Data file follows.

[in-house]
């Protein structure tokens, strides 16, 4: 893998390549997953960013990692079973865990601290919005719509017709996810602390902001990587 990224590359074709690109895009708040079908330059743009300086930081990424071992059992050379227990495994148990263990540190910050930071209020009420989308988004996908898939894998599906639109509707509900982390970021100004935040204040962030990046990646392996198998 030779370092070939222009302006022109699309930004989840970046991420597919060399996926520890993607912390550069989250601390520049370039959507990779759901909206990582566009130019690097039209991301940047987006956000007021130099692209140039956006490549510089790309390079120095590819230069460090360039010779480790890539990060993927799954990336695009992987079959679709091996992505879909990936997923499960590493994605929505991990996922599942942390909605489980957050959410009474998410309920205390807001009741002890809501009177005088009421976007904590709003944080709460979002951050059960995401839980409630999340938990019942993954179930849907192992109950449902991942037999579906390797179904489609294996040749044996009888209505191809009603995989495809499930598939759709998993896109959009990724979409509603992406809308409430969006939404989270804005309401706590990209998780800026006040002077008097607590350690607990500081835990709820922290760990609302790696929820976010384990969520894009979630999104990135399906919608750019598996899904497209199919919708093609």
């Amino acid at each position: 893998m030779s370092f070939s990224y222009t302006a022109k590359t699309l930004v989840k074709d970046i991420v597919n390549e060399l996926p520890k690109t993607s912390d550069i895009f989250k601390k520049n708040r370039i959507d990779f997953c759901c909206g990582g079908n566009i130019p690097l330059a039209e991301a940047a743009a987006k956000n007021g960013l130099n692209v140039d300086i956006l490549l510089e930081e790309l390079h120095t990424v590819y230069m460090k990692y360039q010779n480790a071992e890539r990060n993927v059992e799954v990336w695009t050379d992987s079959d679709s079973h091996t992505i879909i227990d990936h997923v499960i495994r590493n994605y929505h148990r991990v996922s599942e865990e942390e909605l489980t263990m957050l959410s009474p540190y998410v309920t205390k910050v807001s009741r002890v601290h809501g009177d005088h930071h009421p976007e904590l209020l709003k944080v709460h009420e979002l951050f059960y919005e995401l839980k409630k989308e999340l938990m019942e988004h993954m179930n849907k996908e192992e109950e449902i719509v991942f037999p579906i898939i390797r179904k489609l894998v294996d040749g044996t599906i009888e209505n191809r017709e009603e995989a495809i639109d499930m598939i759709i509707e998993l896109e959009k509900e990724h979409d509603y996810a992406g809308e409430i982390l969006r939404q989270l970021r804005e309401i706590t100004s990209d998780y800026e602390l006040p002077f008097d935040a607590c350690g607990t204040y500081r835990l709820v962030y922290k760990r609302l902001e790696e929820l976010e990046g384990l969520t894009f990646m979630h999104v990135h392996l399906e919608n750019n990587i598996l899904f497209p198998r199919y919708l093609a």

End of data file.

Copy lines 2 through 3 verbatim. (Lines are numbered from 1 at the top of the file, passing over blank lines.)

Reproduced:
């Protein structure tokens, strides 16, 4: 893998390549997953960013990692079973865990601290919005719509017709996810602390902001990587 990224590359074709690109895009708040079908330059743009300086930081990424071992059992050379227990495994148990263990540190910050930071209020009420989308988004996908898939894998599906639109509707509900982390970021100004935040204040962030990046990646392996198998 030779370092070939222009302006022109699309930004989840970046991420597919060399996926520890993607912390550069989250601390520049370039959507990779759901909206990582566009130019690097039209991301940047987006956000007021130099692209140039956006490549510089790309390079120095590819230069460090360039010779480790890539990060993927799954990336695009992987079959679709091996992505879909990936997923499960590493994605929505991990996922599942942390909605489980957050959410009474998410309920205390807001009741002890809501009177005088009421976007904590709003944080709460979002951050059960995401839980409630999340938990019942993954179930849907192992109950449902991942037999579906390797179904489609294996040749044996009888209505191809009603995989495809499930598939759709998993896109959009990724979409509603992406809308409430969006939404989270804005309401706590990209998780800026006040002077008097607590350690607990500081835990709820922290760990609302790696929820976010384990969520894009979630999104990135399906919608750019598996899904497209199919919708093609």
């Amino acid at each position: 893998m030779s370092f070939s990224y222009t302006a022109k590359t699309l930004v989840k074709d970046i991420v597919n390549e060399l996926p520890k690109t993607s912390d550069i895009f989250k601390k520049n708040r370039i959507d990779f997953c759901c909206g990582g079908n566009i130019p690097l330059a039209e991301a940047a743009a987006k956000n007021g960013l130099n692209v140039d300086i956006l490549l510089e930081e790309l390079h120095t990424v590819y230069m460090k990692y360039q010779n480790a071992e890539r990060n993927v059992e799954v990336w695009t050379d992987s079959d679709s079973h091996t992505i879909i227990d990936h997923v499960i495994r590493n994605y929505h148990r991990v996922s599942e865990e942390e909605l489980t263990m957050l959410s009474p540190y998410v309920t205390k910050v807001s009741r002890v601290h809501g009177d005088h930071h009421p976007e904590l209020l709003k944080v709460h009420e979002l951050f059960y919005e995401l839980k409630k989308e999340l938990m019942e988004h993954m179930n849907k996908e192992e109950e449902i719509v991942f037999p579906i898939i390797r179904k489609l894998v294996d040749g044996t599906i009888e209505n191809r017709e009603e995989a495809i639109d499930m598939i759709i509707e998993l896109e959009k509900e990724h979409d509603y996810a992406g809308e409430i982390l969006r939404q989270l970021r804005e309401i706590t100004s990209d998780y800026e602390l006040p002077f008097d935040a607590c350690g607990t204040y500081r835990l709820v962030y922290k760990r609302l902001e790696e929820l976010e990046g384990l969520t894009f990646m979630h999104v990135h392996l399906e919608n750019n990587i598996l899904f497209p198998r199919y919708l093609a």